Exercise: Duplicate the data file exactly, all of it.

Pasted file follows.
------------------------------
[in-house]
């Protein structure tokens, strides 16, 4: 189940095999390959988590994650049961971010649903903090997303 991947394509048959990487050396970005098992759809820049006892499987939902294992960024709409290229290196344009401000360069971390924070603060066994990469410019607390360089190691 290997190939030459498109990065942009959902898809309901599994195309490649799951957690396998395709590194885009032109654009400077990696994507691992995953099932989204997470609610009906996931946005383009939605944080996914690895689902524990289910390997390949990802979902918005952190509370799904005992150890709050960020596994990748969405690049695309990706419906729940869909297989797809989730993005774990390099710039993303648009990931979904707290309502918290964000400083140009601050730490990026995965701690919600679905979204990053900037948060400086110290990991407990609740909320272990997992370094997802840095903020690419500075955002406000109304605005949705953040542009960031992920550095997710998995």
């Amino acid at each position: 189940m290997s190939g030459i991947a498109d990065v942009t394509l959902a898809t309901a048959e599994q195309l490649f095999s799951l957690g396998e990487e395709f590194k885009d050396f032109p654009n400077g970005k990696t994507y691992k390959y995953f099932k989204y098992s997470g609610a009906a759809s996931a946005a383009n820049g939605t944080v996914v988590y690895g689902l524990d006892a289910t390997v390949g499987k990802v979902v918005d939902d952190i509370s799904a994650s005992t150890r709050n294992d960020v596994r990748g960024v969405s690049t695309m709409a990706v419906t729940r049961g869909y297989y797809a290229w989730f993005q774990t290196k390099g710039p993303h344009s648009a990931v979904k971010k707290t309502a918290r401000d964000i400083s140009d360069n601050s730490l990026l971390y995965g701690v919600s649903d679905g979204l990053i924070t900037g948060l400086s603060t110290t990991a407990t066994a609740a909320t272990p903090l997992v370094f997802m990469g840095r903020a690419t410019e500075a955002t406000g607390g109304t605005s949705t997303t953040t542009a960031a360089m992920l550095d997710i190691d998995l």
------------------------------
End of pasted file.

[in-house]
């Protein structure tokens, strides 16, 4: 189940095999390959988590994650049961971010649903903090997303 991947394509048959990487050396970005098992759809820049006892499987939902294992960024709409290229290196344009401000360069971390924070603060066994990469410019607390360089190691 290997190939030459498109990065942009959902898809309901599994195309490649799951957690396998395709590194885009032109654009400077990696994507691992995953099932989204997470609610009906996931946005383009939605944080996914690895689902524990289910390997390949990802979902918005952190509370799904005992150890709050960020596994990748969405690049695309990706419906729940869909297989797809989730993005774990390099710039993303648009990931979904707290309502918290964000400083140009601050730490990026995965701690919600679905979204990053900037948060400086110290990991407990609740909320272990997992370094997802840095903020690419500075955002406000109304605005949705953040542009960031992920550095997710998995």
């Amino acid at each position: 189940m290997s190939g030459i991947a498109d990065v942009t394509l959902a898809t309901a048959e599994q195309l490649f095999s799951l957690g396998e990487e395709f590194k885009d050396f032109p654009n400077g970005k990696t994507y691992k390959y995953f099932k989204y098992s997470g609610a009906a759809s996931a946005a383009n820049g939605t944080v996914v988590y690895g689902l524990d006892a289910t390997v390949g499987k990802v979902v918005d939902d952190i509370s799904a994650s005992t150890r709050n294992d960020v596994r990748g960024v969405s690049t695309m709409a990706v419906t729940r049961g869909y297989y797809a290229w989730f993005q774990t290196k390099g710039p993303h344009s648009a990931v979904k971010k707290t309502a918290r401000d964000i400083s140009d360069n601050s730490l990026l971390y995965g701690v919600s649903d679905g979204l990053i924070t900037g948060l400086s603060t110290t990991a407990t066994a609740a909320t272990p903090l997992v370094f997802m990469g840095r903020a690419t410019e500075a955002t406000g607390g109304t605005s949705t997303t953040t542009a960031a360089m992920l550095d997710i190691d998995l």